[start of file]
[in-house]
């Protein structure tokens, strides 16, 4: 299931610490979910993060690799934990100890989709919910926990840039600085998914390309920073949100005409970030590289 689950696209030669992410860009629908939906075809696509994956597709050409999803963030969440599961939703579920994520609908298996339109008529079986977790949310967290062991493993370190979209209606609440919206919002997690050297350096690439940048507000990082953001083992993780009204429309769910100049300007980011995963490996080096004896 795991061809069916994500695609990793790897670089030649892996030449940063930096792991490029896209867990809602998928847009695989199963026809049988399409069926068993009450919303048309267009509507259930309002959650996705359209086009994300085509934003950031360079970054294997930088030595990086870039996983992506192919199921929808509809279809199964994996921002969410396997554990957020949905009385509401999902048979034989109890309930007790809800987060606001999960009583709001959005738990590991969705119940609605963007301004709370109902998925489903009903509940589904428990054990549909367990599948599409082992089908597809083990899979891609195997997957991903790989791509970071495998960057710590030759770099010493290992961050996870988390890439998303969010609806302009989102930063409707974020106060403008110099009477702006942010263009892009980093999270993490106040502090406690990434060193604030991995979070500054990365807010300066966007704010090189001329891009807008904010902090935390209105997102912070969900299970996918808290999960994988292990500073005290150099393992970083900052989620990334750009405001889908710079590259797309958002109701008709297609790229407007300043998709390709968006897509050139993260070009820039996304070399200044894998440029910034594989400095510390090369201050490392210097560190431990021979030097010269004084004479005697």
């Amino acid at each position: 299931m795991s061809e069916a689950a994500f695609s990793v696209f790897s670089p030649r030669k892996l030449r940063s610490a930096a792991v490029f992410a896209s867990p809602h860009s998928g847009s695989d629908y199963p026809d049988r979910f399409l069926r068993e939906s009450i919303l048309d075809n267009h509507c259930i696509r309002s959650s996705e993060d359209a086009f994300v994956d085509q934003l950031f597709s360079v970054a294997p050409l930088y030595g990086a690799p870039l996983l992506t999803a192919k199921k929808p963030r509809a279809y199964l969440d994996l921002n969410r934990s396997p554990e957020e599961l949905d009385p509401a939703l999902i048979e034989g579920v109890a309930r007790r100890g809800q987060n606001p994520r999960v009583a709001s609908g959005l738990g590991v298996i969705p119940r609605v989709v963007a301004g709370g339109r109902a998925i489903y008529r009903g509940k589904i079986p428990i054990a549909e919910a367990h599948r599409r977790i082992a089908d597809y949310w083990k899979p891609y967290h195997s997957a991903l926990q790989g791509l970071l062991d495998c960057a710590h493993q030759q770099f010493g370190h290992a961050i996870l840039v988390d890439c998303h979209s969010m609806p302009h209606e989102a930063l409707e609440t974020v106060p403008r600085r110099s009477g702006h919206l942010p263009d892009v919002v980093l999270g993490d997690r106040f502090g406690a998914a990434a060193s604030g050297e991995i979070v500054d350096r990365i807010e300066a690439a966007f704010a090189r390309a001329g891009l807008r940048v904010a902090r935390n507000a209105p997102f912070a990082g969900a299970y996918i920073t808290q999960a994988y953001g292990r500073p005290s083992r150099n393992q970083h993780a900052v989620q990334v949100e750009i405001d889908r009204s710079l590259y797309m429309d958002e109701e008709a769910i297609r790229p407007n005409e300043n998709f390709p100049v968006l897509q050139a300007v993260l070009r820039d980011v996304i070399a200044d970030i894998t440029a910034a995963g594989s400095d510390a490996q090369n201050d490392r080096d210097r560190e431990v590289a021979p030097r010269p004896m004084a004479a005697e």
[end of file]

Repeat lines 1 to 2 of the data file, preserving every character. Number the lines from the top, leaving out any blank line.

[in-house]
């Protein structure tokens, strides 16, 4: 299931610490979910993060690799934990100890989709919910926990840039600085998914390309920073949100005409970030590289 689950696209030669992410860009629908939906075809696509994956597709050409999803963030969440599961939703579920994520609908298996339109008529079986977790949310967290062991493993370190979209209606609440919206919002997690050297350096690439940048507000990082953001083992993780009204429309769910100049300007980011995963490996080096004896 795991061809069916994500695609990793790897670089030649892996030449940063930096792991490029896209867990809602998928847009695989199963026809049988399409069926068993009450919303048309267009509507259930309002959650996705359209086009994300085509934003950031360079970054294997930088030595990086870039996983992506192919199921929808509809279809199964994996921002969410396997554990957020949905009385509401999902048979034989109890309930007790809800987060606001999960009583709001959005738990590991969705119940609605963007301004709370109902998925489903009903509940589904428990054990549909367990599948599409082992089908597809083990899979891609195997997957991903790989791509970071495998960057710590030759770099010493290992961050996870988390890439998303969010609806302009989102930063409707974020106060403008110099009477702006942010263009892009980093999270993490106040502090406690990434060193604030991995979070500054990365807010300066966007704010090189001329891009807008904010902090935390209105997102912070969900299970996918808290999960994988292990500073005290150099393992970083900052989620990334750009405001889908710079590259797309958002109701008709297609790229407007300043998709390709968006897509050139993260070009820039996304070399200044894998440029910034594989400095510390090369201050490392210097560190431990021979030097010269004084004479005697």